International Olympics Committee (IOC) has once again left the transgender laws in the hands of its respective sporting bodies.
Despite facing severe criticism, the IOC has maintained that each sports body can form its own transgender laws and enact them.
The issue was brought under a microscope by FINA, the governing body for swimming, which has decided to ban athletes who have been through any part of male puberty from elite women’s competition.
Following their example, FIFA and International Athletics (IAAF) have started work on their transgender policies as well, with similar bans expected.
Hockey and Rugby have already issued such bans.
“This is a very divisive, a very difficult situation, a very difficult topic where we have to try to balance fairness with inclusivity,” IOC spokesperson Mark Adams told a virtual news conference on Friday.
“But what we are clear about is that each sport should and does know best how to look at not only sport but also at its disciplines, where there is a reasonable advantage.”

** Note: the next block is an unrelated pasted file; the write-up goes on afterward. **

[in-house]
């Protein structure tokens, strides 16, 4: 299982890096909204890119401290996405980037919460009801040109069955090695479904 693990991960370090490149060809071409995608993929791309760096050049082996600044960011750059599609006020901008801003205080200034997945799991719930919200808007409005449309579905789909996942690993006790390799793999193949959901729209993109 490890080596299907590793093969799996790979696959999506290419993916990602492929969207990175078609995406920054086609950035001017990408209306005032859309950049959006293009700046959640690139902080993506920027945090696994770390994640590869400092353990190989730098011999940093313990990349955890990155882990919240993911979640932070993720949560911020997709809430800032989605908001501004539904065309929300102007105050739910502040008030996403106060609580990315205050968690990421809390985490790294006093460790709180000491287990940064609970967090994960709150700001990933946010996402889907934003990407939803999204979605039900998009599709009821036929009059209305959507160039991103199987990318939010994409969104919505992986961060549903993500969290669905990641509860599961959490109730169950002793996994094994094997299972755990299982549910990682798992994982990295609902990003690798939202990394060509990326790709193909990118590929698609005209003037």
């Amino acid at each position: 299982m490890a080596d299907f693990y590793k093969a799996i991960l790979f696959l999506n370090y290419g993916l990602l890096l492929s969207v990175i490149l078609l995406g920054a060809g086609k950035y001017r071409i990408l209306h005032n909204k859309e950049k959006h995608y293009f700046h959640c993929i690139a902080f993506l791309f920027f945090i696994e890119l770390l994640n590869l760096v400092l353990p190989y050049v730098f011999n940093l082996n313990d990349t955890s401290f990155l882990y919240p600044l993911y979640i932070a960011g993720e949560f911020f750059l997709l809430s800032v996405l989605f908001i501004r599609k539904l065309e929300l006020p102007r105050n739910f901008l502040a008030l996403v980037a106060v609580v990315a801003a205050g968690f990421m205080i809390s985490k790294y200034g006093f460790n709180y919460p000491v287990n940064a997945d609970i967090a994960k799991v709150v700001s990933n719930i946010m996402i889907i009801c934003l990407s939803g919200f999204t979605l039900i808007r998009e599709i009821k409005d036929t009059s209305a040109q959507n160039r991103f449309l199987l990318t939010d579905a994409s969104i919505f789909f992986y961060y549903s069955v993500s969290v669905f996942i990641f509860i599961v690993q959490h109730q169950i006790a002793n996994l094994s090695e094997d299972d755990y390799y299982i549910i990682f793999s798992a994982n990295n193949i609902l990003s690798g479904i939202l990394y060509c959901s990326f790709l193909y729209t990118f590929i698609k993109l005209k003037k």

The IOC last year revised its guidelines on inclusion with a new framework advising athletes should not be excluded on the grounds of “perceived” unfair advantage, but leaving it up to sports federations to decide the rules.
Adams said finalizing those rules would take some time
“But we cannot come forward with one rule. One short rule that fits all. It has to be by sport and even by discipline,” he said. “So we accept there will be criticism, that’s inevitable I’m afraid. But we will do our best to balance fairness and inclusivity.”
IOC’s decision has faced rebuke from all over the sporting circles including tennis royalty Martina Navratilova.
Navratilova, an alt-rights trailblazer, had slammed the IOC earlier this week for what she said was a lack of leadership on the issue of the inclusion of transgender athletes in sports.
Navratilova had said striking the balance between inclusion and fairness down to individual events was extremely complex and that the IOC had offloaded responsibility for the issue onto sometimes poorly funded federations.
Alt-rights group Athlete Ally has slammed FINA’s new eligibility criteria as “discriminatory” and “harmful”, while transgender cyclist Veronica Ivy described the policy as “unscientific”.